So what are some other options downtown?  Using Google Earth and my knowledge of the city, I scoured the area for locations that were downtown or near downtown that had substantial amount of land.  I looked at three midwestern MLS stadiums as my basis for what may be required for a future soccer-specific stadium in Indianapolis: Crew Stadium for the Columbus, Sporting Park for Sporting Kansas City, and Toyota Park for the Chicago Fire (all with grass fields).  While the expanded area around the stadiums varied, the immediate area around each one ranged from about 10 - 15 acres and the stadiums themselves are relatively consistent at about 7.5 acres.
Crew Stadium - Columbus Crew

Toyota Park - Chicago Fire

Sporting Park - Sporting Kansas City
While the stadiums are all about the same size, given Peter Wilt's past association with the Chicago Fire, I chose to use it as my basis for my analysis of sites around Indianapolis.  After my evaluation, I found 10 sites that I thought held promise and evaluated further.  Of those 10, I narrowed it down to 5 that I felt held more promise than the others.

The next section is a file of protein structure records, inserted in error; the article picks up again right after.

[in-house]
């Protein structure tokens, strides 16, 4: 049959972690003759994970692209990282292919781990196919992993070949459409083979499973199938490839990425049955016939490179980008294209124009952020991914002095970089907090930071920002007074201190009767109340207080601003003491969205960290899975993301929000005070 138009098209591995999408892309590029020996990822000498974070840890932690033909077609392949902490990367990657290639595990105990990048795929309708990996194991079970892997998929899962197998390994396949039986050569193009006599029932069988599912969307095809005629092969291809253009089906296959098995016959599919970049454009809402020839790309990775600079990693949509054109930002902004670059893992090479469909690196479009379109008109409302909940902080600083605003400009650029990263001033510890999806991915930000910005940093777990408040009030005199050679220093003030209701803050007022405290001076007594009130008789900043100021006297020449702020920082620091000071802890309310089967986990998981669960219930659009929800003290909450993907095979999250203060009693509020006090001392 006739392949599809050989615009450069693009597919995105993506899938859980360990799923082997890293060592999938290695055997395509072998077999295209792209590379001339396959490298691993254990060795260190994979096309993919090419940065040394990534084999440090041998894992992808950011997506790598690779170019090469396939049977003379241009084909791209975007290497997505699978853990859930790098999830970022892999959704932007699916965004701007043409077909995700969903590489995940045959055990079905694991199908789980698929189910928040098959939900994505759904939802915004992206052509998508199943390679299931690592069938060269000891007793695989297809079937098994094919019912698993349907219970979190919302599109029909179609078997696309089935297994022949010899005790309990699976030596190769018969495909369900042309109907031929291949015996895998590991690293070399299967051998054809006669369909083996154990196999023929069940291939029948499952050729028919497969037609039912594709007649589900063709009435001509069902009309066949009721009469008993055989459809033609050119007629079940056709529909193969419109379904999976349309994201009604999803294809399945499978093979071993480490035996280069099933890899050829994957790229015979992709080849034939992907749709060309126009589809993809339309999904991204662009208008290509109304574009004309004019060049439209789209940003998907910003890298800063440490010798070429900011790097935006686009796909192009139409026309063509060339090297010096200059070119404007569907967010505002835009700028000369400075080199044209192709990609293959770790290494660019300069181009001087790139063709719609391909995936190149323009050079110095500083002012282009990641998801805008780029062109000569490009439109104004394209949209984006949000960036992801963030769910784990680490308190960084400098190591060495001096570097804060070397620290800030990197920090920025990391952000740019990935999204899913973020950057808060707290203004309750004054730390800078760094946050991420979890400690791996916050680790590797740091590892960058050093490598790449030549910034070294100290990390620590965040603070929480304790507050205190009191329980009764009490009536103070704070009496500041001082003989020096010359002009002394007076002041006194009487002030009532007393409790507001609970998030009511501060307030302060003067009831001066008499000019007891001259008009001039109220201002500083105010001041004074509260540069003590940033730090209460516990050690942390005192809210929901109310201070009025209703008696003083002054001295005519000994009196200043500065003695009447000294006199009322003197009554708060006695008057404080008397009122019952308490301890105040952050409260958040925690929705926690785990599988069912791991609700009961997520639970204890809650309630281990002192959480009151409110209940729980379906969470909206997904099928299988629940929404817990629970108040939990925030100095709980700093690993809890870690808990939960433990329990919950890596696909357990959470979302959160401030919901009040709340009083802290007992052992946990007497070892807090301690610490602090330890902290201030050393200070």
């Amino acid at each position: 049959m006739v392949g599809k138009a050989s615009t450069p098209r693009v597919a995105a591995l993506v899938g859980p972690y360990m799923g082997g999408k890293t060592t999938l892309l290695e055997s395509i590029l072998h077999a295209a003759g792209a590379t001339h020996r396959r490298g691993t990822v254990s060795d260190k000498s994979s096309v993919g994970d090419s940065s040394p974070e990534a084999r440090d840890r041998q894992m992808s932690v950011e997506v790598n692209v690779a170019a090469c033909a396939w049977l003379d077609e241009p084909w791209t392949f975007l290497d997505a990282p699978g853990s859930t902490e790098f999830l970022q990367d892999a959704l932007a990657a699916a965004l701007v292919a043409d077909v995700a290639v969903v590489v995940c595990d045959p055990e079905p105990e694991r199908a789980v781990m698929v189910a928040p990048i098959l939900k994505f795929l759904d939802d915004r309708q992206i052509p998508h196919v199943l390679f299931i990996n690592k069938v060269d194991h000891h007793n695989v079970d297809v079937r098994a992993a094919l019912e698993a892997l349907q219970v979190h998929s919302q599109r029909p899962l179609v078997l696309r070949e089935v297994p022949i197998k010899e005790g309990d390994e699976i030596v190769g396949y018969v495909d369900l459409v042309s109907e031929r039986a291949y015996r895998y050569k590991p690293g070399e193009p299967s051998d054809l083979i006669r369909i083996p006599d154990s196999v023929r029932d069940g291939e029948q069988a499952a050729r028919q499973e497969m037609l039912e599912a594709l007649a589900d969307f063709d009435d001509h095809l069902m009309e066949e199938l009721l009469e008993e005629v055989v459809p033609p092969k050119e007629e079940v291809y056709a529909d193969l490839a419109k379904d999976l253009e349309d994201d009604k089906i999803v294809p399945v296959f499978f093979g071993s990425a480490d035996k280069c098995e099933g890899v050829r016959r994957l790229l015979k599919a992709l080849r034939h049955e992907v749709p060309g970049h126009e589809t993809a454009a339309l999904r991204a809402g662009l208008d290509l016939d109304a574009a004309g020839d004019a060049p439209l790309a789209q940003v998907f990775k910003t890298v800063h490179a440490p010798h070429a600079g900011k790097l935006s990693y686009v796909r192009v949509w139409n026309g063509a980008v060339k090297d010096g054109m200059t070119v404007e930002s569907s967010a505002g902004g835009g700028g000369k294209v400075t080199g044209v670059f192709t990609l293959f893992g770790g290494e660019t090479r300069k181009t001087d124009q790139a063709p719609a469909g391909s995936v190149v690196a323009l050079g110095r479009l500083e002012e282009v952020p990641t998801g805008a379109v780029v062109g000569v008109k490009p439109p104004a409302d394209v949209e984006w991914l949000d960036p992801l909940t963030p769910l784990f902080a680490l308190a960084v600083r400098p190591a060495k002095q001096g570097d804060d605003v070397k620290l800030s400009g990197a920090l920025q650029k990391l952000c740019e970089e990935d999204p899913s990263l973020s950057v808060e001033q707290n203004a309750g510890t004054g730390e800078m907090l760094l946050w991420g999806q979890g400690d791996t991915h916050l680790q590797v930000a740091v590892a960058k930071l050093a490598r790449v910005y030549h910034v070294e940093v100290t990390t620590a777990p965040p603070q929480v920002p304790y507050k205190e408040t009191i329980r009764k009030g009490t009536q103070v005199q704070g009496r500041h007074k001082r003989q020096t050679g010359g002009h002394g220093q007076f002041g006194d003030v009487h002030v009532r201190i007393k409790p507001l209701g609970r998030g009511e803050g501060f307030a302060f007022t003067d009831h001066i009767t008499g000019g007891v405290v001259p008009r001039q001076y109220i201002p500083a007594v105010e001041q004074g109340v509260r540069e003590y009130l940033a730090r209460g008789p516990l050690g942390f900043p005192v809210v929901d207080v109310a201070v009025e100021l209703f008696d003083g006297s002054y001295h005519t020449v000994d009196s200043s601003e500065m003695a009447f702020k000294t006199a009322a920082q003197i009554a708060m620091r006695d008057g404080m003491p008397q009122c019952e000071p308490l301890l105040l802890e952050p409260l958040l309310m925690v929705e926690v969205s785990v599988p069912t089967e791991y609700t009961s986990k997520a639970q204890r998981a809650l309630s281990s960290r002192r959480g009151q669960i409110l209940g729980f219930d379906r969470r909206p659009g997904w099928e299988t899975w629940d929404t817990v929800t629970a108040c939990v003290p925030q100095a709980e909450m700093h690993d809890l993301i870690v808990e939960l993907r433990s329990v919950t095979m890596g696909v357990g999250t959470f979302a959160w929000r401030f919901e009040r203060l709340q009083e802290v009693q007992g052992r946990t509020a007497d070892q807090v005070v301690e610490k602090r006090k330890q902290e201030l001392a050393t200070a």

The Top Ten:

  1. Carroll Stadium
  2. Kuntz Stadium
  3. GM Stamp Plant
  4. Military Park
  5. Sand Street
  6. Lilly Recreation Park
  7. Maryland and Alabama
  8. National Starch
  9. 16th and Fall Creek Parkway East
  10. An industrial site that I know is changing ownership, but I ruled out for reasons I don't want to discuss
I immediately ruled out #1, #3, #6, #9, and #10.  I eliminated Carroll Stadium as an option mostly because the team needs a place to play while the new one is being built, the site doesn't lend itself to fixing the current east-west orientation of the field.  Plus I'm assuming new stadium and not rehabilitated stadium.  #6 has massive issues with water, though a partnership with Lilly would be valuable moving forward.  #9 has some issues with orientation and water.  The GM Stamp Plant isn't an option because of the above issues.  Though a stadium looks good on that site:
So much available space...

  • It's a location familiar to most local soccer fans, 
  • Professional soccer in Indiana has a history there, and 
  • It's just outside of what I would consider "downtown."  
  • Technically, the stadium fits on the site, but it is snug.
  • Absolutely no available parking, nor locations to build garage or lot without taking over properties.
  • A school was just constructed on the northwest corner of the site.


  • Massive amounts of space.
  • Relatively close to downtown (southwest corner near the Lilly Facilities - Lilly Rec Park is on the bottom edge of the photo)
  • May not be available for use.